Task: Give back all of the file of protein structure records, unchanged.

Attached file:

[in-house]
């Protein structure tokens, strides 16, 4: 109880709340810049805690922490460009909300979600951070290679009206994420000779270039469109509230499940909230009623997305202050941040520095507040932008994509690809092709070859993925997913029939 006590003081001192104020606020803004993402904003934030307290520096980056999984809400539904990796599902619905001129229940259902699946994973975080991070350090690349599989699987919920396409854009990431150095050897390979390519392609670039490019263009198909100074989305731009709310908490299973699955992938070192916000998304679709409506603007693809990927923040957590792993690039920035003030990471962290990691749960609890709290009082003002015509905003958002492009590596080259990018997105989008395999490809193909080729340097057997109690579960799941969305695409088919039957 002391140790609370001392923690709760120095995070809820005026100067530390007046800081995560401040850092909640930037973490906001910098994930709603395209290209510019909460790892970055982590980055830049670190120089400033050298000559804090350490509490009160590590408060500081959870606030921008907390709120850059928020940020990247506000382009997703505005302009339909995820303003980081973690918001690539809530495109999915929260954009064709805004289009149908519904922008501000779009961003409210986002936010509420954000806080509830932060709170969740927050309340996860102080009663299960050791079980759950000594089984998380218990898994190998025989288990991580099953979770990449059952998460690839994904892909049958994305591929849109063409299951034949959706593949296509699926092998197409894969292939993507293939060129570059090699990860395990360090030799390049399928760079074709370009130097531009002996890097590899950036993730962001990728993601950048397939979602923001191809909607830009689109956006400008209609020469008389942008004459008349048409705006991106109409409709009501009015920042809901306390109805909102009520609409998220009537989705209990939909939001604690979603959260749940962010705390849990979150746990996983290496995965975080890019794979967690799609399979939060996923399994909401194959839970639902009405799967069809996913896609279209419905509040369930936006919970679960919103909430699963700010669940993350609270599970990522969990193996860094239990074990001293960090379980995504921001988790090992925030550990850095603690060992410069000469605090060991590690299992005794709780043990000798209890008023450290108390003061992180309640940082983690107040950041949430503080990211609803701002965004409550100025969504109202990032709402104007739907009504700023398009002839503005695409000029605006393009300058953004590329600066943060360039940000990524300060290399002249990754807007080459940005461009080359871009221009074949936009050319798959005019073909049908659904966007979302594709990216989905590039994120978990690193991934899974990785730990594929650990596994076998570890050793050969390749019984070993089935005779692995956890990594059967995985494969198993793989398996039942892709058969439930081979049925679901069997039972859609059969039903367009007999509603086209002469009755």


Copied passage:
[in-house]
């Protein structure tokens, strides 16, 4: 109880709340810049805690922490460009909300979600951070290679009206994420000779270039469109509230499940909230009623997305202050941040520095507040932008994509690809092709070859993925997913029939 006590003081001192104020606020803004993402904003934030307290520096980056999984809400539904990796599902619905001129229940259902699946994973975080991070350090690349599989699987919920396409854009990431150095050897390979390519392609670039490019263009198909100074989305731009709310908490299973699955992938070192916000998304679709409506603007693809990927923040957590792993690039920035003030990471962290990691749960609890709290009082003002015509905003958002492009590596080259990018997105989008395999490809193909080729340097057997109690579960799941969305695409088919039957 002391140790609370001392923690709760120095995070809820005026100067530390007046800081995560401040850092909640930037973490906001910098994930709603395209290209510019909460790892970055982590980055830049670190120089400033050298000559804090350490509490009160590590408060500081959870606030921008907390709120850059928020940020990247506000382009997703505005302009339909995820303003980081973690918001690539809530495109999915929260954009064709805004289009149908519904922008501000779009961003409210986002936010509420954000806080509830932060709170969740927050309340996860102080009663299960050791079980759950000594089984998380218990898994190998025989288990991580099953979770990449059952998460690839994904892909049958994305591929849109063409299951034949959706593949296509699926092998197409894969292939993507293939060129570059090699990860395990360090030799390049399928760079074709370009130097531009002996890097590899950036993730962001990728993601950048397939979602923001191809909607830009689109956006400008209609020469008389942008004459008349048409705006991106109409409709009501009015920042809901306390109805909102009520609409998220009537989705209990939909939001604690979603959260749940962010705390849990979150746990996983290496995965975080890019794979967690799609399979939060996923399994909401194959839970639902009405799967069809996913896609279209419905509040369930936006919970679960919103909430699963700010669940993350609270599970990522969990193996860094239990074990001293960090379980995504921001988790090992925030550990850095603690060992410069000469605090060991590690299992005794709780043990000798209890008023450290108390003061992180309640940082983690107040950041949430503080990211609803701002965004409550100025969504109202990032709402104007739907009504700023398009002839503005695409000029605006393009300058953004590329600066943060360039940000990524300060290399002249990754807007080459940005461009080359871009221009074949936009050319798959005019073909049908659904966007979302594709990216989905590039994120978990690193991934899974990785730990594929650990596994076998570890050793050969390749019984070993089935005779692995956890990594059967995985494969198993793989398996039942892709058969439930081979049925679901069997039972859609059969039903367009007999509603086209002469009755």